Oct. 6: Another sunny, dry, warm day. Dave and Branson rode 90-plus miles today from Fayetteville to Wilmington, NC. Fun to hit town just as Riverfest booths and stalls are going up near the Riverwalk. There will be lots of river celebrations going on this weekend!
Oct. 7: We talked with two dozen or so Wilmington locals at Cape Fear River Watch offices as part of the nonprofit's Saturday Seminars series. Great questions and interest in the East Coast Greenway, and starting the day with blueberry pancakes is highly recommended.
Oct. 8: On our last day in Wilmington, NC, we partnered with Cape Fear River Watch and Kemp Burdette, Cape Fear Riverkeeper, and paddled over to Keg Island to pick up trash. Our haul included 1 sleeping bag, 1 comforter, 1 boat cushion, and hundreds of old bottles and cans.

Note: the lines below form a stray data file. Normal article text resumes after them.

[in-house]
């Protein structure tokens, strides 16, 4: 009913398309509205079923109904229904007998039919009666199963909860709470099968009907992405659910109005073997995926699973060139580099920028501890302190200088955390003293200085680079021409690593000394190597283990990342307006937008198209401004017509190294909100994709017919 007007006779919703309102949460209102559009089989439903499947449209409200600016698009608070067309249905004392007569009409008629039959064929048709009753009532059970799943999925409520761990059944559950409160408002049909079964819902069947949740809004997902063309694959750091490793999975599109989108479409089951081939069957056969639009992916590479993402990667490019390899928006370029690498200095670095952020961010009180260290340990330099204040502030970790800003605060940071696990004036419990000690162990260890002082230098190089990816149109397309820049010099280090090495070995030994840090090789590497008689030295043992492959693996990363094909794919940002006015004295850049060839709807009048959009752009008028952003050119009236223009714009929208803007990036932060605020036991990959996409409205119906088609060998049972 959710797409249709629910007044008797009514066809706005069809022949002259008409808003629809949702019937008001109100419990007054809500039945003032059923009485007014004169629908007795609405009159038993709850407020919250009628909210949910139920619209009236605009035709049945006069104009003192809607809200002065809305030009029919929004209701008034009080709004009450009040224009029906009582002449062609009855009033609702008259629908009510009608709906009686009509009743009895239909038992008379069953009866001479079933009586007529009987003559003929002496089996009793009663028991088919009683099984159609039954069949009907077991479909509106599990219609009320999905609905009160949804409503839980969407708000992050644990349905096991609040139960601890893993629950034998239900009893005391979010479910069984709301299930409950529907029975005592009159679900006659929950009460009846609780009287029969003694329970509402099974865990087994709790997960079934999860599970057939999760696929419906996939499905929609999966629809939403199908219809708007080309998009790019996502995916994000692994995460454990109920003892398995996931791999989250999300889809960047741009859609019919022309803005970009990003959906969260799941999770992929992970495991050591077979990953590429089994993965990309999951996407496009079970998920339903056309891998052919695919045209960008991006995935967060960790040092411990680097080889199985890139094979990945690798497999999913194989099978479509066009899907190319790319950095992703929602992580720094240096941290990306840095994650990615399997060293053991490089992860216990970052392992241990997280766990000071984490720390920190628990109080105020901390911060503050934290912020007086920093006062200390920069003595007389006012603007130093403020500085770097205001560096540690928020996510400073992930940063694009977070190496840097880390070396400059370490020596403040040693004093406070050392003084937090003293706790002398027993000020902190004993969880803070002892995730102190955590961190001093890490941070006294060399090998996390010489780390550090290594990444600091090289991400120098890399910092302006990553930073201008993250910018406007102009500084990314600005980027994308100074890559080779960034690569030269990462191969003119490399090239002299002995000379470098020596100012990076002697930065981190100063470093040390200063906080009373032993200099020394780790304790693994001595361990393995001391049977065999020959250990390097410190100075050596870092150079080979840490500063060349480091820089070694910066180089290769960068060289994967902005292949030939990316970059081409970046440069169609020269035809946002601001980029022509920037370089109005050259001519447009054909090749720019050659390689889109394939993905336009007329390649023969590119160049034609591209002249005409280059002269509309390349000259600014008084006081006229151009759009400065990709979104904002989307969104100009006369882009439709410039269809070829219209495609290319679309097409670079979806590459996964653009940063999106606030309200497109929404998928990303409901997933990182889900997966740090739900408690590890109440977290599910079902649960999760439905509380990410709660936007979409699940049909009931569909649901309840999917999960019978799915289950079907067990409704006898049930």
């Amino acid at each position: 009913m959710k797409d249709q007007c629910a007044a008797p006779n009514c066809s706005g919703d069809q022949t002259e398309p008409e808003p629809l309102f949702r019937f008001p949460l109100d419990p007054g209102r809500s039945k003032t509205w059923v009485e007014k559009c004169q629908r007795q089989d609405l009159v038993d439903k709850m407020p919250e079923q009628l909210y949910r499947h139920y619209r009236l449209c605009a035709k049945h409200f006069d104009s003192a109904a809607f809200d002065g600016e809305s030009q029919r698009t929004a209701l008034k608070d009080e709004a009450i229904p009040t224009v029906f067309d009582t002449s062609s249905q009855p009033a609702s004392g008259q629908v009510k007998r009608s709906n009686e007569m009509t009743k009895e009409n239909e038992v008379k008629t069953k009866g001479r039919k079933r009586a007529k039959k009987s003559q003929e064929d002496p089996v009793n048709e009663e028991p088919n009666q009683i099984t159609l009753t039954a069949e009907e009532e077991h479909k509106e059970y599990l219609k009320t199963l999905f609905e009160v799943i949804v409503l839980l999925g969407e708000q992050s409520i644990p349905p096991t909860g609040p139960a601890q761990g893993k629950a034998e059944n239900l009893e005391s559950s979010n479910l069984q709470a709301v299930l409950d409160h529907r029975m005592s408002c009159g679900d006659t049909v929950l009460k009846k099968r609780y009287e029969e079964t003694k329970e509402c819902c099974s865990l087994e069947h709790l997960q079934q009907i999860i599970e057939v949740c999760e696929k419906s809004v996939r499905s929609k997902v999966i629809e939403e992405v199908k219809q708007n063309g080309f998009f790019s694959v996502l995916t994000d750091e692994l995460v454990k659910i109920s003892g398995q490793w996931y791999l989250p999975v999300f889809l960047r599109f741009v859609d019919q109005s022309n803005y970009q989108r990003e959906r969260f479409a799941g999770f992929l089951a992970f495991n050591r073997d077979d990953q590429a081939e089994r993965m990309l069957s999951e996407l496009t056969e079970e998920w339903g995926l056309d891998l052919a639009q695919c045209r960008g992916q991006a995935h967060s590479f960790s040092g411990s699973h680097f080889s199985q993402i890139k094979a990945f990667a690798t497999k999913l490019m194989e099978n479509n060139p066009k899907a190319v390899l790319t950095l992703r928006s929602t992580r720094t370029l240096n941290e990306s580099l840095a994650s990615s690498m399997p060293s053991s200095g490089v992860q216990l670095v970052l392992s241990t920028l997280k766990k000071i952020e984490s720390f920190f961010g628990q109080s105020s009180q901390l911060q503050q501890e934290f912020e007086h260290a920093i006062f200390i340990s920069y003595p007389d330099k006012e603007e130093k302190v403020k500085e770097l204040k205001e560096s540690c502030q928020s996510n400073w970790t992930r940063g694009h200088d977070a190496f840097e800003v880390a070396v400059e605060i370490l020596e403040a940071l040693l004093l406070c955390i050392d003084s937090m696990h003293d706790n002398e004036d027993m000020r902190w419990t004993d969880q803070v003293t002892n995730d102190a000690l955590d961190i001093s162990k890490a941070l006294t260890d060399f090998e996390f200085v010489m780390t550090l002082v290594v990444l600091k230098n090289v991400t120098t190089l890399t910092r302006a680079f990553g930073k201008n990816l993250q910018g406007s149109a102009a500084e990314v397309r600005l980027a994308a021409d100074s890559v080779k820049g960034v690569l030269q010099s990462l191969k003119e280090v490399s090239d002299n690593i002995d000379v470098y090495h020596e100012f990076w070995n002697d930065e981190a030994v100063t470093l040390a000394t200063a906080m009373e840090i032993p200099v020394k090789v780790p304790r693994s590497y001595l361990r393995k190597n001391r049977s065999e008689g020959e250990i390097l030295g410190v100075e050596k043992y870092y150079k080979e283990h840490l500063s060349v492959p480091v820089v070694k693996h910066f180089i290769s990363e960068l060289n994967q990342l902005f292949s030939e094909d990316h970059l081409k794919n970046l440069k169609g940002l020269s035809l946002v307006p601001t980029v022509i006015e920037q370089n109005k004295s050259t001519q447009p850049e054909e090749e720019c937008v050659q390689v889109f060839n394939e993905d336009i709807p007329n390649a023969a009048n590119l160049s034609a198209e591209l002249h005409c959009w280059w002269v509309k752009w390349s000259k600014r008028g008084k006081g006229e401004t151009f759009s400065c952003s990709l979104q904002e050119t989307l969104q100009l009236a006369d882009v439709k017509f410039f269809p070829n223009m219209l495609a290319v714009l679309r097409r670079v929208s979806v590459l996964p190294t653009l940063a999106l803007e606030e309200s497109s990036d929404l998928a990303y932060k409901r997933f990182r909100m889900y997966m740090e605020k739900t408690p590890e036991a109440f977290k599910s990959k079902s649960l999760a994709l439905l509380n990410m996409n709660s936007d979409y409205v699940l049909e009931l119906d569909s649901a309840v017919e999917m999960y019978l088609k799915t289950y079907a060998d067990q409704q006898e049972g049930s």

Oct. 9: Many of our Week-A-Year Tour riders caught a beautiful sunrise over the beach in Ocean Isle, NC, before heading south for Myrtle Beach, SC. They encountered busy roads and intersections as well as a beautiful greenway as they entered Myrtle Beach. We celebrated the opening of the Jack Walker trailhead as well as Myrtle Beach becoming the first city to complete its stretch of East Coast Greenway.
Oct. 10: The WAY Tour cyclists had a short day today, 36 miles from Myrtle Beach to Georgetown, SC. Unseasonable humidity and warm rain kept things soupy, as Silvia Ascarelli describes in her blog, Exploring by Bicycle.
Oct. 11: With an 80-plus mile day from Georgetown to Charleston, S.C., WAY Tour cyclists were urged to shuttle part of the route on busy Rt. 17. They ended their day riding over the breathtaking — and bike friendly — Arthur Ravenel Jr. bridge into the city and joining River Relay rides with local cyclists. A clean-up, sponsored locally by Boeing, brought still more people out to the West Ashley Greenway.
Oct. 12: You won't find much love for U.S. Route 17 among the Week a Year Tour cyclists. They had to pedal sections of the highway to get from Charleston to Beaufort, SC, 70-plus miles today. Those rides, some protected by the sag vehicles, were broken up by stretches of quieter road and greenway, highlighted with trees draped in Spanish moss.
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